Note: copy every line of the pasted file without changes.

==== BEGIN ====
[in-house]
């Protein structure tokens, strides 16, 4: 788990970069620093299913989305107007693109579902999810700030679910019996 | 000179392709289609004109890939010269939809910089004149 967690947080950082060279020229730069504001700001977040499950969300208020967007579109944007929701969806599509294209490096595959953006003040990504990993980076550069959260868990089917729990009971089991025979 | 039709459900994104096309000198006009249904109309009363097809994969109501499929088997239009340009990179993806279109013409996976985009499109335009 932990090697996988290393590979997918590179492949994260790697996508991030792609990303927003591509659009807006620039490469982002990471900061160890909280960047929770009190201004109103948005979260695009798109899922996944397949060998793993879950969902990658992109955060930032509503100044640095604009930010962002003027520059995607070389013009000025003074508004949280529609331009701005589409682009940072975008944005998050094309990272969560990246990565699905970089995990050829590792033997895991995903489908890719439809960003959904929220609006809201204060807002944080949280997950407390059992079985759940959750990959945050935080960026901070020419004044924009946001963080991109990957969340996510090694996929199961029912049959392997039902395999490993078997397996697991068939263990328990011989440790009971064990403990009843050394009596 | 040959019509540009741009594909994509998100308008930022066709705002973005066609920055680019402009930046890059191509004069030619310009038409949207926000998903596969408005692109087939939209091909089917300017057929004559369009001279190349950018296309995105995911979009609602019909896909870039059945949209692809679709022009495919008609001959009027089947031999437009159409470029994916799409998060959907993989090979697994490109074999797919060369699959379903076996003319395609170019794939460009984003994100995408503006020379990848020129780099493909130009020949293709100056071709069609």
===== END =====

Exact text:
[in-house]
């Protein structure tokens, strides 16, 4: 788990970069620093299913989305107007693109579902999810700030679910019996 | 000179392709289609004109890939010269939809910089004149 967690947080950082060279020229730069504001700001977040499950969300208020967007579109944007929701969806599509294209490096595959953006003040990504990993980076550069959260868990089917729990009971089991025979 | 039709459900994104096309000198006009249904109309009363097809994969109501499929088997239009340009990179993806279109013409996976985009499109335009 932990090697996988290393590979997918590179492949994260790697996508991030792609990303927003591509659009807006620039490469982002990471900061160890909280960047929770009190201004109103948005979260695009798109899922996944397949060998793993879950969902990658992109955060930032509503100044640095604009930010962002003027520059995607070389013009000025003074508004949280529609331009701005589409682009940072975008944005998050094309990272969560990246990565699905970089995990050829590792033997895991995903489908890719439809960003959904929220609006809201204060807002944080949280997950407390059992079985759940959750990959945050935080960026901070020419004044924009946001963080991109990957969340996510090694996929199961029912049959392997039902395999490993078997397996697991068939263990328990011989440790009971064990403990009843050394009596 | 040959019509540009741009594909994509998100308008930022066709705002973005066609920055680019402009930046890059191509004069030619310009038409949207926000998903596969408005692109087939939209091909089917300017057929004559369009001279190349950018296309995105995911979009609602019909896909870039059945949209692809679709022009495919008609001959009027089947031999437009159409470029994916799409998060959907993989090979697994490109074999797919060369699959379903076996003319395609170019794939460009984003994100995408503006020379990848020129780099493909130009020949293709100056071709069609």